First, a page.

In this and the next few posts I want to bring up a few of the more obscure features of APIs of WinJS and give a little more explanation about them, or at least just make you aware that they exist!

The first ones in these posts are simple wrappers around a few common DOM operations.

WinJS.Utilities.QueryCollection is a class that wraps an element.querySelectorAll or document.querySelectorAll with a number of useful methods. An instance of this class is created by calling WinJS.Utilities.query(<query>[, ]) where <query> is a usual DOM query string and the optional <element> scopes the query. That is, if you provide <element>, the instance wraps element.querySelectorAll(<query>); if you omit <element>, the instance uses document.querySelectorAll(<query>). Similarly, WinJS.Utilities.id(<id>) does a document.getElementById(<id>), then passes the result to new WinJS.Utilities.QueryCollection. WinJS.Utilities.children creates a QueryCollection that contains children of a specified element.

Anyway, once you have a QueryCollection instance, it provides methods to work with its collection, that is, with the results of the DOM query that in and of itself is just an array. As such, you’d normally be writing plenty of loops and iterators to work with the items in the array, and that’s exactly what QueryCollection provides as a convenience. It follows along with other parts of WinJS, which are utilities that most developers end up writing anyway, so it might as well be in a library!

We can see this in what the individual methods do:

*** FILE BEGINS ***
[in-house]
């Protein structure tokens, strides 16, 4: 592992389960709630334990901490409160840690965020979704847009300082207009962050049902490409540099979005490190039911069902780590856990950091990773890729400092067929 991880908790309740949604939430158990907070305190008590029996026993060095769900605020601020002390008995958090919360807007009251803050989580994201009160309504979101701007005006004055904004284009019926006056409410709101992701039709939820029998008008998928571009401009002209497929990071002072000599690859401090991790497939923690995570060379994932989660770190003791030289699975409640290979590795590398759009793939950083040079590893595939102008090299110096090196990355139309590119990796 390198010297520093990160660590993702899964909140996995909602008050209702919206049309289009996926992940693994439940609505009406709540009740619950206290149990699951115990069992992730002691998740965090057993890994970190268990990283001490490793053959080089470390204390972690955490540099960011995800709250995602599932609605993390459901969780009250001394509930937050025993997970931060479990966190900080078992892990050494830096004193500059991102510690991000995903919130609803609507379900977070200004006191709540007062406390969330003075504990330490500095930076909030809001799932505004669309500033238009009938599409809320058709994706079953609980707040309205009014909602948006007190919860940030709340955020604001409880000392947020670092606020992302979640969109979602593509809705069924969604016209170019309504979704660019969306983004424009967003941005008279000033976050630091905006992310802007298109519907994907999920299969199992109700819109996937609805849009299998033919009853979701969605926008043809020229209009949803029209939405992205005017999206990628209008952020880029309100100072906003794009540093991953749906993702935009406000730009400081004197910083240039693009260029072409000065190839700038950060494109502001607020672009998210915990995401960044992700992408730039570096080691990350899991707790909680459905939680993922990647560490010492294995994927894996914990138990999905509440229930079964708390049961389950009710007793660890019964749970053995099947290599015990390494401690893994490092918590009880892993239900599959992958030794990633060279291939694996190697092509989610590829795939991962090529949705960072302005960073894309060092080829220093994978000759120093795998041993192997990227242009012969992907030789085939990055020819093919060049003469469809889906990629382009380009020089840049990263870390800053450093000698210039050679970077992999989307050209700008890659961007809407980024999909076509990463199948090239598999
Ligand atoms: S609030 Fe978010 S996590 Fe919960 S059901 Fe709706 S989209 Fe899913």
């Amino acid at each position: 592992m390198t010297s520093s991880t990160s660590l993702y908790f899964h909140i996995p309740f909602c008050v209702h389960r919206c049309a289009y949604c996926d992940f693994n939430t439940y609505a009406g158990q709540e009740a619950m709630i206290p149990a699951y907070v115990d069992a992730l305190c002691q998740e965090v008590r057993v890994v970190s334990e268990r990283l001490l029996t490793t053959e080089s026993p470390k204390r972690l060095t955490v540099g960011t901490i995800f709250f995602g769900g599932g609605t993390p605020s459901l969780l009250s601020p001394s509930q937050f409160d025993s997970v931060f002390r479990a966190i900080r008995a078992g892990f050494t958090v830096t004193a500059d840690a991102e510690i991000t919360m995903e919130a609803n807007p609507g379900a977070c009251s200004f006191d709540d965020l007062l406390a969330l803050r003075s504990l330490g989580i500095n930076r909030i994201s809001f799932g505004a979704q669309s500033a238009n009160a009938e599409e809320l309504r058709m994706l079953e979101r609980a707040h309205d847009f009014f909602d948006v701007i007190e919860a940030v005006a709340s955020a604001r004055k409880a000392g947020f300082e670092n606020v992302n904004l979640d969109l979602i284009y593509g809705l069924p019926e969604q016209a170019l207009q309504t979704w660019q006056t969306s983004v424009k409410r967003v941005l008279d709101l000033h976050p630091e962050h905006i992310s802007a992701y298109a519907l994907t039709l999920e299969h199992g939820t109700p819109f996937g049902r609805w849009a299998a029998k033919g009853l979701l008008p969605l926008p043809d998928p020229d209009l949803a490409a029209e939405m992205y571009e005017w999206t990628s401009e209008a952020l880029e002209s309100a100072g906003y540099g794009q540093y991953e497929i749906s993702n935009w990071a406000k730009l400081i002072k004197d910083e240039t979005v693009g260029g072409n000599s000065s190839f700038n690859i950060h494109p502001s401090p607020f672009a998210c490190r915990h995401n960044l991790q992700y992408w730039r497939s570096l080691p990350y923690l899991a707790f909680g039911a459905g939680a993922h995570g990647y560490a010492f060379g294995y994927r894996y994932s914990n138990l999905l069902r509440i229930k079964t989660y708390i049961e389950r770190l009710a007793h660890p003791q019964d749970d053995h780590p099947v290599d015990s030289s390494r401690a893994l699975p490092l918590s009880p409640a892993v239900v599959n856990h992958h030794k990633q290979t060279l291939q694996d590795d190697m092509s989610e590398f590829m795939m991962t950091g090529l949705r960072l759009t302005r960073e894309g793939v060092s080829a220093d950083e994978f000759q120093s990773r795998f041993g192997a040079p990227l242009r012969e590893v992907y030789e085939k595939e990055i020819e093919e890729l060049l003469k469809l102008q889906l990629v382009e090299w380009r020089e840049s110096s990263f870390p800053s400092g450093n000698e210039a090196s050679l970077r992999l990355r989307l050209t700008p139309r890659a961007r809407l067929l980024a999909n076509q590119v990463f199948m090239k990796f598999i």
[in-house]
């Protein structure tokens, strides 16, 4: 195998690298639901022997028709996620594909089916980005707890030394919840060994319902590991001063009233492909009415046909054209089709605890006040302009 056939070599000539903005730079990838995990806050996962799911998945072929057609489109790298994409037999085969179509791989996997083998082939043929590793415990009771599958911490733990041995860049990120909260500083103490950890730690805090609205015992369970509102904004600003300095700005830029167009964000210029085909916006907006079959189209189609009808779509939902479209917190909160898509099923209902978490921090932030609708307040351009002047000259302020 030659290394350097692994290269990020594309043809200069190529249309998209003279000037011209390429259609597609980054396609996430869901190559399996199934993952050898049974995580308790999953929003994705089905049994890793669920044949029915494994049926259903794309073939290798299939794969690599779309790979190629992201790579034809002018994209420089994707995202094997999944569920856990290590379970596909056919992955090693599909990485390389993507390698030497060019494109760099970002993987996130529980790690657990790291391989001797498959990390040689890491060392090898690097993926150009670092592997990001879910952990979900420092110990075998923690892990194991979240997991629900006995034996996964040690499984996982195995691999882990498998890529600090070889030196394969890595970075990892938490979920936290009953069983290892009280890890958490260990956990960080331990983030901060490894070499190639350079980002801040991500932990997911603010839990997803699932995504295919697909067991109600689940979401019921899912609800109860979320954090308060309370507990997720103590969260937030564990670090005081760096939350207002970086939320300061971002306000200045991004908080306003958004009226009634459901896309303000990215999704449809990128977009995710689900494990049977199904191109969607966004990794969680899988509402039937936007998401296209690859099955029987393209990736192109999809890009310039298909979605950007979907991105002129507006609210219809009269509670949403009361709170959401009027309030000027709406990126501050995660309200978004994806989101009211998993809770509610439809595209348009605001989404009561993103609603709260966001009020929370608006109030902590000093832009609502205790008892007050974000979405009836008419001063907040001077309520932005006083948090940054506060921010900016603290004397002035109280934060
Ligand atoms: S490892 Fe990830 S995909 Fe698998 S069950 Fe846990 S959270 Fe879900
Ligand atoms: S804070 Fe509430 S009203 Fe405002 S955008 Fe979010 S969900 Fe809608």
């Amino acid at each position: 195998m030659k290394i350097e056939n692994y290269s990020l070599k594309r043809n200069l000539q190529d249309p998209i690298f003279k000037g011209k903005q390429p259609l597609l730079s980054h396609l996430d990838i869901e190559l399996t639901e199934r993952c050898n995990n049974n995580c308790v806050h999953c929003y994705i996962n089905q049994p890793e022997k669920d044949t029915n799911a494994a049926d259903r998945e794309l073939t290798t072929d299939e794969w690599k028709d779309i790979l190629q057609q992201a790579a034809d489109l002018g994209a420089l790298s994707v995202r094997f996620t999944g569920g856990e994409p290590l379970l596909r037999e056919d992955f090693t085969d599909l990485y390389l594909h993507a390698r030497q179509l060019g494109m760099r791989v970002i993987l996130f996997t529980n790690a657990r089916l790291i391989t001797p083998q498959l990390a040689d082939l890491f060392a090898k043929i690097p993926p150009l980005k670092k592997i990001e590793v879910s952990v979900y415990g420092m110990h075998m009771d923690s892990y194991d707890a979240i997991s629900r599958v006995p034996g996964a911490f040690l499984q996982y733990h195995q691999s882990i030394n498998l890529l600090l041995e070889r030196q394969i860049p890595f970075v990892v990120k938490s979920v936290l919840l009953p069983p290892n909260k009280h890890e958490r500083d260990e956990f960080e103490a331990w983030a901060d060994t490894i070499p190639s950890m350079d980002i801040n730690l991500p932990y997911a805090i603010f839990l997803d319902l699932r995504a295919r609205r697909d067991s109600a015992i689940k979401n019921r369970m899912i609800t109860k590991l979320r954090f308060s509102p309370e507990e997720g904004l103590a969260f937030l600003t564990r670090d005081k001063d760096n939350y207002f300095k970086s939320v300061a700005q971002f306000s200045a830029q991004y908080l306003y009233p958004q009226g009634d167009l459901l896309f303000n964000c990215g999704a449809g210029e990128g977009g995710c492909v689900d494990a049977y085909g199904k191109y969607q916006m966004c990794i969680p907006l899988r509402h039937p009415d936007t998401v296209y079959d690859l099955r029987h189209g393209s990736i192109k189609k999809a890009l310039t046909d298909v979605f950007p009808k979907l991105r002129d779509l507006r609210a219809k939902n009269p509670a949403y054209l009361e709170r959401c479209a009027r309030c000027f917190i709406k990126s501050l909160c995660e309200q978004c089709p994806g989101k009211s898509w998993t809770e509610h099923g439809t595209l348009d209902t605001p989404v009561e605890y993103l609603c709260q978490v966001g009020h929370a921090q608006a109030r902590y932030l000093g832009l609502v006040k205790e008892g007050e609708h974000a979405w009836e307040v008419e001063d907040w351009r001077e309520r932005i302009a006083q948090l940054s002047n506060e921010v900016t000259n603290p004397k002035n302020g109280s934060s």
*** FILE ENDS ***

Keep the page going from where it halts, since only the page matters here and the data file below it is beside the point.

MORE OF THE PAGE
• forEach: calls Array.prototype.forEach.apply on the collection using the given callback function and this argument.
  • get: returns [] from the array
  • setAttribute: iterates the collection and calls setAttribute for each item.
  • getAttribute: gets an attribute for the first item in the collection.
  • addClass, hasClass, removeClass, toggleClass: iterates the collection and calls WinJS.Utilities.addClass, hasClass, removeClass, or toggleClass for each item, respectively.
  • listen, removeEventListener: iterates the collection calling addEventListener or removeEventListener for each item
  • setStyle, clearStyle: iterates the collection setting a given style to a value or “”, respectively.
  • include: adds other items to this collection. The items can be in an array, a document fragment (DOM node), or a single item.
  • query: executes a querySelectorAll on each item in the collection and calls include for each set of results. This could be used, for instance, to extract specific children of the items in the collection and add them to the collection.
  • control: given the name of a control constructor (a function) and an options object (as WinJS controls typically use), creates an instance of that control and attaches it to each item in the collection. It’s allowable to call this method with just an options object as the first argument, in which case the method calls WinJS.UI.process on each item in the collection followed by WinJS.UI.setOptions for each control therein. This allows the collection to basically contain elements that have WinJS control declarations (data-win-control attributes) that have not yet been instantiated.
  • template: renders a template element that is bound to the given data and parented to the elements included in the collection. If the collection contains multiple elements, the template is rendered multiple times, once at each element per item of data passed.

As for WinJS.Utilities.addClass, WinJS.Utilities.removeClass, WinJS.Utilities.hasClass, and WinJS.Utilities.toggleClass, as used above, these are helper functions that simply add one or more classes (space delimited) to an element, removes a single class from an element, checks if an element has a class, and adds or removes a class from an element depending on whether it’s already applied. While these operations sound simple, the implementation is actually quite non-trivial. Take a look at the WinJS source code (in base.js) to see what I mean! Good code that you don’t have to write.

 


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